We have examined 48 Danish families in which malignant hyperthermia reactions have occurred, with respect to three of six published mutations in the gene for the calcium release channel of sarcoplasmic reticulum (the RYR1 gene) believed to cause malignant hyperthermia susceptibility in man. The mutations are Arg614Cys, also known as the "pig mutation"; Arg163Cys; and Ile403Met. The only mutation found was Arg163Cys, which was detected in only one family. The results of this study indicate that other mutations must underlie the disorder in most Danish malignant hyperthermia-susceptible families, and that the "pig mutation" is not a frequent cause of malignant hyperthermia susceptibility in Denmark.
PubMed ID
7889656 View in PubMed
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Withholding or withdrawing therapy in Danish regional ICUs: frequency, patient characteristics and decision process.

https://arctichealth.org/en/permalink/ahliterature137386
Source
Acta Anaesthesiol Scand. 2011 Mar;55(3):344-51
Publication Type
Article
Date
Mar-2011
Author
H I Jensen
J. Ammentorp
H. Ørding
Author Affiliation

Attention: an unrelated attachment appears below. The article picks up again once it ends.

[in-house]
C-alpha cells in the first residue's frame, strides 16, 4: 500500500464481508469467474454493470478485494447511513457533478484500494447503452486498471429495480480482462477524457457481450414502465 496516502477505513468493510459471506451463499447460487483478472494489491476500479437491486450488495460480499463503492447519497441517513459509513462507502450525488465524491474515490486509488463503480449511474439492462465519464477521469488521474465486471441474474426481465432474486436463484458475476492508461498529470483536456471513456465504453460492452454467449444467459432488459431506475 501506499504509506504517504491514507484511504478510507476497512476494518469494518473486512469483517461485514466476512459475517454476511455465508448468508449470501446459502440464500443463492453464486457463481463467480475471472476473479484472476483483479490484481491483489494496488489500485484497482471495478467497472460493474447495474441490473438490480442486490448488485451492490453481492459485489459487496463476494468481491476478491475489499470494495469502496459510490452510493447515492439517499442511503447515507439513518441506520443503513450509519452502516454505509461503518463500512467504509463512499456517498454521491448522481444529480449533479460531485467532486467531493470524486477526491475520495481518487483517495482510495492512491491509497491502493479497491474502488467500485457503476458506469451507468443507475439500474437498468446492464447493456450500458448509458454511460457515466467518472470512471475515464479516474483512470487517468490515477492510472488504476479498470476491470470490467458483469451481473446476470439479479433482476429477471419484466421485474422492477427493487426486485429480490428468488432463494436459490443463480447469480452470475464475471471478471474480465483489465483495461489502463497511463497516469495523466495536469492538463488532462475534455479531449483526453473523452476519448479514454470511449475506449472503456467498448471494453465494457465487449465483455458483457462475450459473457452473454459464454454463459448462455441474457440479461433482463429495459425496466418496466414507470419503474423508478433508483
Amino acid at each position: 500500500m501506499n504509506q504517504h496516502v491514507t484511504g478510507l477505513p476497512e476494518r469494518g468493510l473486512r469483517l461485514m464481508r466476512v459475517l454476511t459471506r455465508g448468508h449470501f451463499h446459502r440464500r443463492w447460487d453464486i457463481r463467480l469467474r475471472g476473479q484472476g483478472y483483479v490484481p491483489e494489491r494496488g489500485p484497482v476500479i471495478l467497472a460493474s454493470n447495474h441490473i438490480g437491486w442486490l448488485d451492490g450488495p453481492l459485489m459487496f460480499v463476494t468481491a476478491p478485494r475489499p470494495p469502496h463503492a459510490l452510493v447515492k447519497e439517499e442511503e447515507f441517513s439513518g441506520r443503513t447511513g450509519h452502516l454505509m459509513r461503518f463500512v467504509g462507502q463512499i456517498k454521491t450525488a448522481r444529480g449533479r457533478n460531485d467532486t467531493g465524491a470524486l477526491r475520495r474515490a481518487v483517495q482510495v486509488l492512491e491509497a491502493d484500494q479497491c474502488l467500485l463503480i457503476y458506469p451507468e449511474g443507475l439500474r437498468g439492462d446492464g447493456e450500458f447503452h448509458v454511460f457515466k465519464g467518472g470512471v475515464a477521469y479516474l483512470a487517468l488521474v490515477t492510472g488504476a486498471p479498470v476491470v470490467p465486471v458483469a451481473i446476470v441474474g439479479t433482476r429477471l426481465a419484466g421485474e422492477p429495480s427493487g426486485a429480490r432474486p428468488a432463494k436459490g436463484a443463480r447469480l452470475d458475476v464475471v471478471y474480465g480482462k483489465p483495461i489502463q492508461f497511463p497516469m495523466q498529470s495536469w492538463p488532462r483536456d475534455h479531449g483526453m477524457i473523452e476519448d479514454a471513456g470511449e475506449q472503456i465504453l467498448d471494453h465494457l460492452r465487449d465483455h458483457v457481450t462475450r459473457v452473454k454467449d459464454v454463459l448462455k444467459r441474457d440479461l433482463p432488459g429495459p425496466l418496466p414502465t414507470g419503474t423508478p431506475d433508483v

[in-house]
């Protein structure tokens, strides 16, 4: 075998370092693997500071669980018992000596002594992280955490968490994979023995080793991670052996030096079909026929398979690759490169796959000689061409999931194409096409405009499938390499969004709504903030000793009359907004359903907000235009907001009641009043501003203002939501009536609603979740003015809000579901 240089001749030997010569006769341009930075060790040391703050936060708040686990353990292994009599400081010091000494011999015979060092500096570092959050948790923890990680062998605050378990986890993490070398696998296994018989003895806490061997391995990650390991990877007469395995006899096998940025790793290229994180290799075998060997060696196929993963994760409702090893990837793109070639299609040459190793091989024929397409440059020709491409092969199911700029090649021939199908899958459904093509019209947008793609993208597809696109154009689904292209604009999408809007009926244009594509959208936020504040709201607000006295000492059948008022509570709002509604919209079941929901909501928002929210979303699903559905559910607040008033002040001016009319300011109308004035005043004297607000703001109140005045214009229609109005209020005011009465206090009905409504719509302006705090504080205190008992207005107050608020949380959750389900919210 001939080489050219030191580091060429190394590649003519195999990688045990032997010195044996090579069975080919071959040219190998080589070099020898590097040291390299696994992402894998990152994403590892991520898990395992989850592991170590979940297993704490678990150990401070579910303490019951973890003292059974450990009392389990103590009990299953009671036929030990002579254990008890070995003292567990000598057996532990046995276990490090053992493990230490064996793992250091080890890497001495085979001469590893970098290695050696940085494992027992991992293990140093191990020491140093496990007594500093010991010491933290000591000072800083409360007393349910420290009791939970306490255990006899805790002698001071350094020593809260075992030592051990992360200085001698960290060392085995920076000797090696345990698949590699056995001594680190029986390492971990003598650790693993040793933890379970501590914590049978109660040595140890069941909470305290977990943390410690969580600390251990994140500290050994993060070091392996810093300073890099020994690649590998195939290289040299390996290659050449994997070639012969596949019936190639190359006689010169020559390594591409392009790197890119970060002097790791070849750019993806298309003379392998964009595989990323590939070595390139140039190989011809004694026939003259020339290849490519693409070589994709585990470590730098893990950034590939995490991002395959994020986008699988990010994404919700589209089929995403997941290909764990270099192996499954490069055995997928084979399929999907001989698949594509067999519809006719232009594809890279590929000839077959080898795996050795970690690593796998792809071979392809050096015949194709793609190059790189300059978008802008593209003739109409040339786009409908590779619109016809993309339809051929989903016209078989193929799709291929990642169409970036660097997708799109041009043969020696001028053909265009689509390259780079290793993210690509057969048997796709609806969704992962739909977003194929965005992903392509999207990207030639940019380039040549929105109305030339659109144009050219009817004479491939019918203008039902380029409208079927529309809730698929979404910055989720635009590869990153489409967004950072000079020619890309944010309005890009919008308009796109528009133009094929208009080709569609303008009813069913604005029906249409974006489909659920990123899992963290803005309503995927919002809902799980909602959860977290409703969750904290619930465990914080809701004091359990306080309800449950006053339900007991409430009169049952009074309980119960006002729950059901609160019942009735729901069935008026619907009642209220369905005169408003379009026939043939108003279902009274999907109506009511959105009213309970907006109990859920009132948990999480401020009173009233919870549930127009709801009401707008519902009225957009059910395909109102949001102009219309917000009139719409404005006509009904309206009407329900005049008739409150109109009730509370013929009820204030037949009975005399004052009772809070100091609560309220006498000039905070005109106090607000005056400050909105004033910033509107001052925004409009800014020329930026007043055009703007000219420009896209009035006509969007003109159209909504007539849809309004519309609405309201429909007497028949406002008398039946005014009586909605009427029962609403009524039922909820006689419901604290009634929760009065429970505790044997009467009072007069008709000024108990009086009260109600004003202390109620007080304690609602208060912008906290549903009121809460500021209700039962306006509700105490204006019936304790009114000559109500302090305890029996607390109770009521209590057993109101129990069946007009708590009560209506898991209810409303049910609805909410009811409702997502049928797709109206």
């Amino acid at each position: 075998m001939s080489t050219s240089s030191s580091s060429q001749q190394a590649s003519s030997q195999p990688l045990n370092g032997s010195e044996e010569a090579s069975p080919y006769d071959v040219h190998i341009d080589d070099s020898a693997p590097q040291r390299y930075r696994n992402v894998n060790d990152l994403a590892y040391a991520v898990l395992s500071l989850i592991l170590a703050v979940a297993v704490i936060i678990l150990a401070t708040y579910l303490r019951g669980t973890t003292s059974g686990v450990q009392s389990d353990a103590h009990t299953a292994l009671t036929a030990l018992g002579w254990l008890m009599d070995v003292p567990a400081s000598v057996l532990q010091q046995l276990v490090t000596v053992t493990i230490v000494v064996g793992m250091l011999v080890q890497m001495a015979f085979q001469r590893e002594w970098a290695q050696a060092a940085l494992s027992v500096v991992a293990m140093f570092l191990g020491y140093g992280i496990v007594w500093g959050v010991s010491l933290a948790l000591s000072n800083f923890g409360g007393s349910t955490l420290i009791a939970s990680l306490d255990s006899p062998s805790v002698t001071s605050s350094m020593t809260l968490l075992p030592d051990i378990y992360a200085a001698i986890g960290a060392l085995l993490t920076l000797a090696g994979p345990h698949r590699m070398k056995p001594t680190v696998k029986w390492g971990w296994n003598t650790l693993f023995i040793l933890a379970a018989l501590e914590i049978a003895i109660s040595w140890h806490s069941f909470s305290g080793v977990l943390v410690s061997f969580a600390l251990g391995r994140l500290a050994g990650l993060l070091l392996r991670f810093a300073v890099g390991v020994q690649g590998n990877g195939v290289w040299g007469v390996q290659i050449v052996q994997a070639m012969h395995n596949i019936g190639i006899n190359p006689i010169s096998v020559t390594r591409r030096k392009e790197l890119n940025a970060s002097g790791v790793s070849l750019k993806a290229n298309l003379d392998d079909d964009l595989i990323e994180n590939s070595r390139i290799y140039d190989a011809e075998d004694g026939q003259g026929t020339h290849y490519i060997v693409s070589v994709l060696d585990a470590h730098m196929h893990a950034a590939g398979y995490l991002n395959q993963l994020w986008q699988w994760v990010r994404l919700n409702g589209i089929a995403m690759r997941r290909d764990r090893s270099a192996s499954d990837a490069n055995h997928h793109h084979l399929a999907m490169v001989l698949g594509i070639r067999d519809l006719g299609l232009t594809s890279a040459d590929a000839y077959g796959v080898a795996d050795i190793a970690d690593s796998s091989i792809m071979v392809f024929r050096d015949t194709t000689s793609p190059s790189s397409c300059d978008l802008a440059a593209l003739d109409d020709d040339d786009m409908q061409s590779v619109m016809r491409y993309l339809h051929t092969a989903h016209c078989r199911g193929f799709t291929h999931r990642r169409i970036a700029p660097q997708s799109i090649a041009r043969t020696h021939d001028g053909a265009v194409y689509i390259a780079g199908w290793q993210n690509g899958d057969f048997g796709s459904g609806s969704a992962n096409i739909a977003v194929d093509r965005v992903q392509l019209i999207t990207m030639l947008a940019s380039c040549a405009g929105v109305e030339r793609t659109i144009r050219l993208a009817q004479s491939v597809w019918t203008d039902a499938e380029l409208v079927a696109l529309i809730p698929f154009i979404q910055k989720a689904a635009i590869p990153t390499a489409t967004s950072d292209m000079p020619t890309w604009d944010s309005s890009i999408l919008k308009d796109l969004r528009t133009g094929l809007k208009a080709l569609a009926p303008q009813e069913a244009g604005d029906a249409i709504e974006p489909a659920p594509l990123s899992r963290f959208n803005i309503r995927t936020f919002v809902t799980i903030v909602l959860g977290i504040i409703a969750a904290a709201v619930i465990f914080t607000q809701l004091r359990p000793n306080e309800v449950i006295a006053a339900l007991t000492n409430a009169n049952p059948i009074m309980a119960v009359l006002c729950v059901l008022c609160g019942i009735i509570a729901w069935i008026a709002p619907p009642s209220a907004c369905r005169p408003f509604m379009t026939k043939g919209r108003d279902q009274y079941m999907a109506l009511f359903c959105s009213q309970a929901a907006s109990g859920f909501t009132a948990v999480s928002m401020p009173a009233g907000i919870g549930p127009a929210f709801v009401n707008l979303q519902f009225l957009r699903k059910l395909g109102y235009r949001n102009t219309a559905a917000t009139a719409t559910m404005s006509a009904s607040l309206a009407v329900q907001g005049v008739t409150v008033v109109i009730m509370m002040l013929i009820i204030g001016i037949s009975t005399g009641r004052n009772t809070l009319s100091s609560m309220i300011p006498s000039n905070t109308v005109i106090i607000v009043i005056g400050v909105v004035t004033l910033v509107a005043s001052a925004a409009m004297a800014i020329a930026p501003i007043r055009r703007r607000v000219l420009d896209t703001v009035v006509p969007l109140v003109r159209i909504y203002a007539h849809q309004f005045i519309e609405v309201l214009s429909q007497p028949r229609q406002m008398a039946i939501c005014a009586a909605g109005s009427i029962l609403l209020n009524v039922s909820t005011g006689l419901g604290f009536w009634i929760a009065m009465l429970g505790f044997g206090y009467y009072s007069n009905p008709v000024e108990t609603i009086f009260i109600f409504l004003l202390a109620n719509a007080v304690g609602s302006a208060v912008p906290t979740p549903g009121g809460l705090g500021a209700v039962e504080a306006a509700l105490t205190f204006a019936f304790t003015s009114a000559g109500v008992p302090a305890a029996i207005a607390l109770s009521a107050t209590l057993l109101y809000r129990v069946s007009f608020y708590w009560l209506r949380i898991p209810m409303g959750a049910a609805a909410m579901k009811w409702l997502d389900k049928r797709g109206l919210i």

Department of Anaesthesiology, Vejle Hospital, Vejle, Denmark. hanne.irene.jensen@slb.regionsyddanmark.dk
Source
Acta Anaesthesiol Scand. 2011 Mar;55(3):344-51
Date
Mar-2011
Language
English
Publication Type
Article
Keywords
Aged
Decision Making
Denmark
Female
Humans
Intensive Care Units
Male
Middle Aged
Retrospective Studies
Time Factors
Withholding Treatment - statistics & numerical data
Abstract
New options for intensive therapy have increased the necessity of considering withholding or withdrawing therapy at intensive care units (ICUs), but the practice varies according to regional and cultural differences. The aim of this study was to investigate the frequency of withholding or withdrawing therapy in two secondary Danish ICUs, to describe the characteristics of patients in whom such decisions were made and to examine the existing documentation of the decision process.